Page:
The disputed election in the 9th Congressional district is a long way from being resolved. The new Congress takes office on Jan. 3 and the citizens in the 9th district will not have representation. How long could it go on? We’ll discuss the state election board’s plans for a hearing after the new year. We’ll also talk about what McCrae Dowless’ attorney said this week about proving her client’s innocence.

Voter ID is now law in North Carolina after the house overrode Governor Cooper’s veto. The move was followed immediately by lawsuits challenging the law.

The opening of the new Interstate 77 toll lanes is delayed again. I-77 Mobility Partners says that the section of the project that was slated to open by the end of 2018 will now be pushed back to the first quarter of 2019, with the full 26-mile project complete by summer.

Another jobs announcement for Charlotte this week, with more than 1,200 jobs headed our way in the expansion of financial tech company AvidXChange. What kinds of jobs will they offer and what’s the expected impact on the Queen City? We’ll explore.

City Council voted to approve new equipment for the CMPD SWAT team totaling over $500,000. We’ll talk about what equipment was picked and why some council members opposed the purchase.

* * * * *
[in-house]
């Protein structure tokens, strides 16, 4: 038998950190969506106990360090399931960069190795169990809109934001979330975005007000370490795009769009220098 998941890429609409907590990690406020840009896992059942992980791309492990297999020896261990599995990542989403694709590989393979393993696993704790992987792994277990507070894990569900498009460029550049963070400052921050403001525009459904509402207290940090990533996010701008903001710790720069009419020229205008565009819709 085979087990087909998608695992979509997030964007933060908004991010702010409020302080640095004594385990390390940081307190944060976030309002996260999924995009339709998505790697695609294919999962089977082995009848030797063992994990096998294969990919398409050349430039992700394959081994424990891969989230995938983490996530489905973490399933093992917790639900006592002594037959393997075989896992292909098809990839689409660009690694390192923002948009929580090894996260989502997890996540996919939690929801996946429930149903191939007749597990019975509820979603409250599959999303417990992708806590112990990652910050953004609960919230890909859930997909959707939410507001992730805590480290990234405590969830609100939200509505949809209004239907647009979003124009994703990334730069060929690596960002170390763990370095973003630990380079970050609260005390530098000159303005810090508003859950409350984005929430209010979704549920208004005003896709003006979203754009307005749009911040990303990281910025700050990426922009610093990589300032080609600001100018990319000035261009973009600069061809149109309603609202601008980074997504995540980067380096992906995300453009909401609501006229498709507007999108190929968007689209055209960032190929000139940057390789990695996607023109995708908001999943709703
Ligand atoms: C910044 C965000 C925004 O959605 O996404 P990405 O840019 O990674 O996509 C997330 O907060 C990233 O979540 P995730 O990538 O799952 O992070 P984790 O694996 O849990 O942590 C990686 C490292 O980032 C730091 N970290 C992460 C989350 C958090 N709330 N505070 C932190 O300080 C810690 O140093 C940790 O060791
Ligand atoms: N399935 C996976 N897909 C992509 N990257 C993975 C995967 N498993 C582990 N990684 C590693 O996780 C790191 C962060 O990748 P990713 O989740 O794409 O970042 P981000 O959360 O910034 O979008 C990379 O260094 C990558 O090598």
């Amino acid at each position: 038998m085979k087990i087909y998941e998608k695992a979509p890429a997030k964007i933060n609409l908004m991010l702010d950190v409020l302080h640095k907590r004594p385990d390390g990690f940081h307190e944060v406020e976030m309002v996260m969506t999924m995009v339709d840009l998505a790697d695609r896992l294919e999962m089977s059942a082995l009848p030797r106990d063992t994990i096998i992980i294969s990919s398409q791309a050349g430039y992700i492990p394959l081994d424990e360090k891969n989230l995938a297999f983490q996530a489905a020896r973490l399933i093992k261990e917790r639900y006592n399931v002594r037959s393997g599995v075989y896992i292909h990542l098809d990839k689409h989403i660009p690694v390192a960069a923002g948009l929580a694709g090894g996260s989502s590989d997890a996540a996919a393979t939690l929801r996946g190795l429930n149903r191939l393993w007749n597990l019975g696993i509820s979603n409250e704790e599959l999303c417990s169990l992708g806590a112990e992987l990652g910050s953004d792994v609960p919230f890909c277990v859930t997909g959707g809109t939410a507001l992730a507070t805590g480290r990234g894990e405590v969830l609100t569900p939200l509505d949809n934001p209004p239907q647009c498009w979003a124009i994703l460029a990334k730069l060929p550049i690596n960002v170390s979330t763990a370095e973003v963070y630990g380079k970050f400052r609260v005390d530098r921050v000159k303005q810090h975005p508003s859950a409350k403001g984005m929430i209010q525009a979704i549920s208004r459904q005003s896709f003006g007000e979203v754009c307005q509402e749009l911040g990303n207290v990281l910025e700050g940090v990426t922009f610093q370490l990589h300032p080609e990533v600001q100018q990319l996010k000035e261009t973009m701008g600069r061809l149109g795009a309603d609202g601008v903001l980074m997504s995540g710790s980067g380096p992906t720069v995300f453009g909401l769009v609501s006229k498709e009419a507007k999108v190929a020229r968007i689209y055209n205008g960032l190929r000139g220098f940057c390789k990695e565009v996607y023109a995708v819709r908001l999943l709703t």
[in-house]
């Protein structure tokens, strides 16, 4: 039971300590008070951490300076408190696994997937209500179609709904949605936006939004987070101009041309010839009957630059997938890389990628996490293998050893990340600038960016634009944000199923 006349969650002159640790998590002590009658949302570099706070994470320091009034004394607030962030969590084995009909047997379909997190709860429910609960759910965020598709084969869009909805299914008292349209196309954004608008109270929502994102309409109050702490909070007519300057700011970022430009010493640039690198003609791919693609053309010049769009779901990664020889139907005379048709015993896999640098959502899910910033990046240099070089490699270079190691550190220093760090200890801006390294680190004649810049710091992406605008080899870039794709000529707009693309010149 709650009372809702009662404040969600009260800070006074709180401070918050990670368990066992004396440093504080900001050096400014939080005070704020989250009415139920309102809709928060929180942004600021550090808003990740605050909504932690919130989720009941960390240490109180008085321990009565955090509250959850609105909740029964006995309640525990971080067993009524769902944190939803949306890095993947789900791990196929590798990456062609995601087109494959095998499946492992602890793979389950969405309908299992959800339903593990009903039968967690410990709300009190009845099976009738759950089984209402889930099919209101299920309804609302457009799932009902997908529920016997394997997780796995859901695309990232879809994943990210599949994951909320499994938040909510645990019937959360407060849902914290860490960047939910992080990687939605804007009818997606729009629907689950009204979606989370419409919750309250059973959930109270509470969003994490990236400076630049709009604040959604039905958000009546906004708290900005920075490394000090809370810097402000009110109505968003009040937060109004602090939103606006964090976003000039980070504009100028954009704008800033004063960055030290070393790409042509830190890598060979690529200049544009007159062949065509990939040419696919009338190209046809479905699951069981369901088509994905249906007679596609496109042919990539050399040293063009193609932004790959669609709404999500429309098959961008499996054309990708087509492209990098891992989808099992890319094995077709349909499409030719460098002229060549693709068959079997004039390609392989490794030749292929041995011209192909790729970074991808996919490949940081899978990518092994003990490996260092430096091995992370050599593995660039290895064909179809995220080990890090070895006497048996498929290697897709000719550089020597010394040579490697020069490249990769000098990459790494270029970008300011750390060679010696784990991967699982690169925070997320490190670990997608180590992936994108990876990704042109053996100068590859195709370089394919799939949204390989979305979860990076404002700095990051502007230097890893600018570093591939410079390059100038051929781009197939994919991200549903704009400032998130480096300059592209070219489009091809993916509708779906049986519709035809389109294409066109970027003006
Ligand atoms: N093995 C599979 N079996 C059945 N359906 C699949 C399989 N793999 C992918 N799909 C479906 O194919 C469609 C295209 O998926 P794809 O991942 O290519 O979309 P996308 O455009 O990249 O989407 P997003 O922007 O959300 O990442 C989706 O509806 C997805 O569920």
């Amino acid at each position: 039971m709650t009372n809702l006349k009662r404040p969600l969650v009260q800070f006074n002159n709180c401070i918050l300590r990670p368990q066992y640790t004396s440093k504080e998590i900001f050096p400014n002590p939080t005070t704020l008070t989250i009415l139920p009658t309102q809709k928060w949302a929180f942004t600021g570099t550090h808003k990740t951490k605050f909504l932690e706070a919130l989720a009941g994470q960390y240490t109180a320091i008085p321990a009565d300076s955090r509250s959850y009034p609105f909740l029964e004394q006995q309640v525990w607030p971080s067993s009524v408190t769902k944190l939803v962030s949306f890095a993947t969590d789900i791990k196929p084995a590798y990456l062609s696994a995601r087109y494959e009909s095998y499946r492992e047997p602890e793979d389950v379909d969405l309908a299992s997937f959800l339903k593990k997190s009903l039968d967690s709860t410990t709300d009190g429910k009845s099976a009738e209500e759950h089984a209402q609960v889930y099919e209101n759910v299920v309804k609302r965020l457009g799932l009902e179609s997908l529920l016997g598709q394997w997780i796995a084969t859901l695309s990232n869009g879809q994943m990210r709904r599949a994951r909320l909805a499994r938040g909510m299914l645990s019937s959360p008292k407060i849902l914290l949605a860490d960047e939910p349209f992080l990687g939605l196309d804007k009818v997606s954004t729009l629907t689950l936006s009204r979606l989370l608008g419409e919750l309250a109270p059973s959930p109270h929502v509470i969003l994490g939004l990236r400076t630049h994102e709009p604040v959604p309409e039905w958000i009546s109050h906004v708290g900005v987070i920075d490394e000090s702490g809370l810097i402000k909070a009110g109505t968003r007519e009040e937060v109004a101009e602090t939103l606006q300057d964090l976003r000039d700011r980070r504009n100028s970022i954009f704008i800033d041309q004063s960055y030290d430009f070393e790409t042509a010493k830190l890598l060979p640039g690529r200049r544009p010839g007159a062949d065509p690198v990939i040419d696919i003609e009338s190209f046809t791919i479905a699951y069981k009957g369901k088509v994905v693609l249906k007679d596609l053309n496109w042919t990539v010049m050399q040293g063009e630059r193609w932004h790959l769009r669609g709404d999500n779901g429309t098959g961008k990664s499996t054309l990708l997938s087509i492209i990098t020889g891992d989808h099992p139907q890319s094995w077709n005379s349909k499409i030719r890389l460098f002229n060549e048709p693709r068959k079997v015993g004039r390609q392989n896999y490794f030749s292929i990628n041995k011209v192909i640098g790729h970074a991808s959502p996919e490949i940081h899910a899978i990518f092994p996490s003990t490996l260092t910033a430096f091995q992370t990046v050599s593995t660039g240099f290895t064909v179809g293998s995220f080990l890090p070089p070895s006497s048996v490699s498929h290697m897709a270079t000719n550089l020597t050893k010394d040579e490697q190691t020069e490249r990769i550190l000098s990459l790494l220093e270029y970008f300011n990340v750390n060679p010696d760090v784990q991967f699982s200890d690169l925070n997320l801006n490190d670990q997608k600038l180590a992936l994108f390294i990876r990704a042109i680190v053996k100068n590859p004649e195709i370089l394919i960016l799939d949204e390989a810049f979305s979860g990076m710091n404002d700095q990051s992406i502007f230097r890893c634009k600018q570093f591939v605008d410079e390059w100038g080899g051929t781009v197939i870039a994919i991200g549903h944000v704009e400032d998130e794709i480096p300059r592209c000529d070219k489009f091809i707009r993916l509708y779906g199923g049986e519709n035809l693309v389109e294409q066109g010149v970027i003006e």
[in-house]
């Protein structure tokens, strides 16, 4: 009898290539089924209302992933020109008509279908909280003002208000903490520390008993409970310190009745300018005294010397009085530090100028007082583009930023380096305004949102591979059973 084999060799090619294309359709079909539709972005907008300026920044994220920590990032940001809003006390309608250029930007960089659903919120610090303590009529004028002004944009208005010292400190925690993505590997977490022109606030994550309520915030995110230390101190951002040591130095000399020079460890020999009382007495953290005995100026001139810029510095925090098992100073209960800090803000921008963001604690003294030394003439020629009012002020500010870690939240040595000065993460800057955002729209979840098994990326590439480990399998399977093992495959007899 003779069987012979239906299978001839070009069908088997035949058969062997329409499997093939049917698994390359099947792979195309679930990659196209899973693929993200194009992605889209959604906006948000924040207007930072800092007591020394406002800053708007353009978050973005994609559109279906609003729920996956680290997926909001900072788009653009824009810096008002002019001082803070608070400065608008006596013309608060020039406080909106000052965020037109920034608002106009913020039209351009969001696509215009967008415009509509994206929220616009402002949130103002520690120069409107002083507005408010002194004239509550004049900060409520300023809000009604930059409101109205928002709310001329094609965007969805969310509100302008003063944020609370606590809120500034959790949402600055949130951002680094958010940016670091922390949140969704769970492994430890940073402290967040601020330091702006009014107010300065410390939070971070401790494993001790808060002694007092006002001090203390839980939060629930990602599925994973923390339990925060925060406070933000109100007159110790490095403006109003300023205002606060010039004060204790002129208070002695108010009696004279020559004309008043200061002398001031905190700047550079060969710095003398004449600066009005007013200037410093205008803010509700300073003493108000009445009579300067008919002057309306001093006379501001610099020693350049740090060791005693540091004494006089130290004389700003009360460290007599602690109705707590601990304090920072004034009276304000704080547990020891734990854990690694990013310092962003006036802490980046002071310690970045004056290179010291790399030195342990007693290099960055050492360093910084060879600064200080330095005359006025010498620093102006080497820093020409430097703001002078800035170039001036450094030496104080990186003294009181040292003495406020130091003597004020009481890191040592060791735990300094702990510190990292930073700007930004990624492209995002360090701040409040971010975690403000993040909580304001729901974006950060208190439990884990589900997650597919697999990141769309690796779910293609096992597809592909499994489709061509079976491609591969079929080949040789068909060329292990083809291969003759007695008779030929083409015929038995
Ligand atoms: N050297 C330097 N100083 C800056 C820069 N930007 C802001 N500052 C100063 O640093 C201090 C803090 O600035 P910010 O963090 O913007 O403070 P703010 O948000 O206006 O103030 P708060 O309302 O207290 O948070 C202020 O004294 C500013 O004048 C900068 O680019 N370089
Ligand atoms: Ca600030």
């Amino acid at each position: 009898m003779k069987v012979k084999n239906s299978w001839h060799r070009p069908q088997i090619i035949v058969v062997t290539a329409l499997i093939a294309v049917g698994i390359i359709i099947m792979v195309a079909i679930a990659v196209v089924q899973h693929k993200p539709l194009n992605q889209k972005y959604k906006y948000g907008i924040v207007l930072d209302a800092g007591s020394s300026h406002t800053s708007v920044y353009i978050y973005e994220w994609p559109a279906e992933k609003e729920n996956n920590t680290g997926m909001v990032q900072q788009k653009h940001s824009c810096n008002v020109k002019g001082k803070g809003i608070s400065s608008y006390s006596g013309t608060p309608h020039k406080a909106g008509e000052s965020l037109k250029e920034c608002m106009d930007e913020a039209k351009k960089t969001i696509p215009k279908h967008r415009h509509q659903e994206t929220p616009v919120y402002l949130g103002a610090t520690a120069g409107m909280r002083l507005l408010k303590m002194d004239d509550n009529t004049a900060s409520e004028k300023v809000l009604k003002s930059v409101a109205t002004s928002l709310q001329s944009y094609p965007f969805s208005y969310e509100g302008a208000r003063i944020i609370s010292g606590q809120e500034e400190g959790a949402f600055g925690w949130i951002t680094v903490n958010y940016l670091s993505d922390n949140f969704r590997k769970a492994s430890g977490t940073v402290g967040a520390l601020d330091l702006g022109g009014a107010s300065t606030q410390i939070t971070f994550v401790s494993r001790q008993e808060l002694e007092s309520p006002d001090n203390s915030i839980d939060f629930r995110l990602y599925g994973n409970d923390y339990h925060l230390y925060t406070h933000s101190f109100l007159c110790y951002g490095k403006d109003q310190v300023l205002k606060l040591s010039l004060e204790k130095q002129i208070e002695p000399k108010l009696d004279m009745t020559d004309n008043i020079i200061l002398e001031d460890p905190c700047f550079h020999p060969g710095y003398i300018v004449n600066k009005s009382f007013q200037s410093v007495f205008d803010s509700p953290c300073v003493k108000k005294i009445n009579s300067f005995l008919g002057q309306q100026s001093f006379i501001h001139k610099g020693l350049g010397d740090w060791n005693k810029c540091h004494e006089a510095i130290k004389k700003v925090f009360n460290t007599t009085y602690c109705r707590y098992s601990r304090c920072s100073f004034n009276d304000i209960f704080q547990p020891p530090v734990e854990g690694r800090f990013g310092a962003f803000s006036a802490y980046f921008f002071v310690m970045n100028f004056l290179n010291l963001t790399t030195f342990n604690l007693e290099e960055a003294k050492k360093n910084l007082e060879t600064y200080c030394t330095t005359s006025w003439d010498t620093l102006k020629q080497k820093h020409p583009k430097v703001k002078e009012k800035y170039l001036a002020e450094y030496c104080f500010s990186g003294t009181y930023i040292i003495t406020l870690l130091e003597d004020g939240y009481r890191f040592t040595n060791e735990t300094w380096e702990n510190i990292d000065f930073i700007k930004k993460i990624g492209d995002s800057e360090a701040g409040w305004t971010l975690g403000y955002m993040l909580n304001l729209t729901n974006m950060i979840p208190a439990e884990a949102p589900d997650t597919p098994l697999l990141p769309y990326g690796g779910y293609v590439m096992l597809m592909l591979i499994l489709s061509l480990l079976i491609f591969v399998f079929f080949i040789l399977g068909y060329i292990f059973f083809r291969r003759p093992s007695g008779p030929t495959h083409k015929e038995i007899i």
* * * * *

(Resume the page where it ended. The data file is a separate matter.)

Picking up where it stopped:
Charlotteans are remembering Jim Rogers, the former CEO and Chair of Duke Energy, who died at the age of 71 this week. We discuss what some are saying about his legacy.

And with the Panthers’ Monday Night Football loss to the Saints this week, our post-season chances are just about zero. Cam Newton is sidelined for the rest of the season due to injury. What might this mean for Ron Rivera and others next season?

Guest host Erik Spanberg from the Charlotte Business Journal will go through those stories, and much more with our roundtable of reporters on the Charlotte Talks Local News Roundup.

Guests:

Ann Doss Helms, reporter for theCharlotte Observer 

Mary C. Curtis, columnist for Rollcall.com and WCCB

David Boraks, reporter for WFAE

Alex Olgin, reporter WFAE

Would Obama consider Ray Kelly for Homeland Security amid stop-and-frisk controversy?

It was no surprise that during interviews with Univision and other Spanish-language stations that aired this week, immigration reform was the most discussed issue for President Obama. With the U.S. Senate and House in disagreement over provisions of an overhaul, and Democrats and Republicans vying for the votes of a growing demographic, that was expected.

But while the president was not asked, nor did he speak, about the George Zimmerman-Trayvon Martin case in Sanford, Fla., one that has spawned heated discussions about racial profiling across the country, he did speculate about a possible candidate for Homeland Security chief, someone who has become a lightning rod on the issue.

New York City Police Commissioner Ray Kelly would be “well-qualified” to run the Department of Homeland Security, Obama said in an interview with Univision’s affiliate in the New York/New Jersey area. He hasn’t actually named Kelly as his choice to replace outgoing Homeland Security Secretary Janet Napolitano, who is leaving to head the University of California system.

Was putting such a strong endorsement out there a first step toward seeing how Kelly’s name is received, or was it a case of the president being polite when being put on the spot?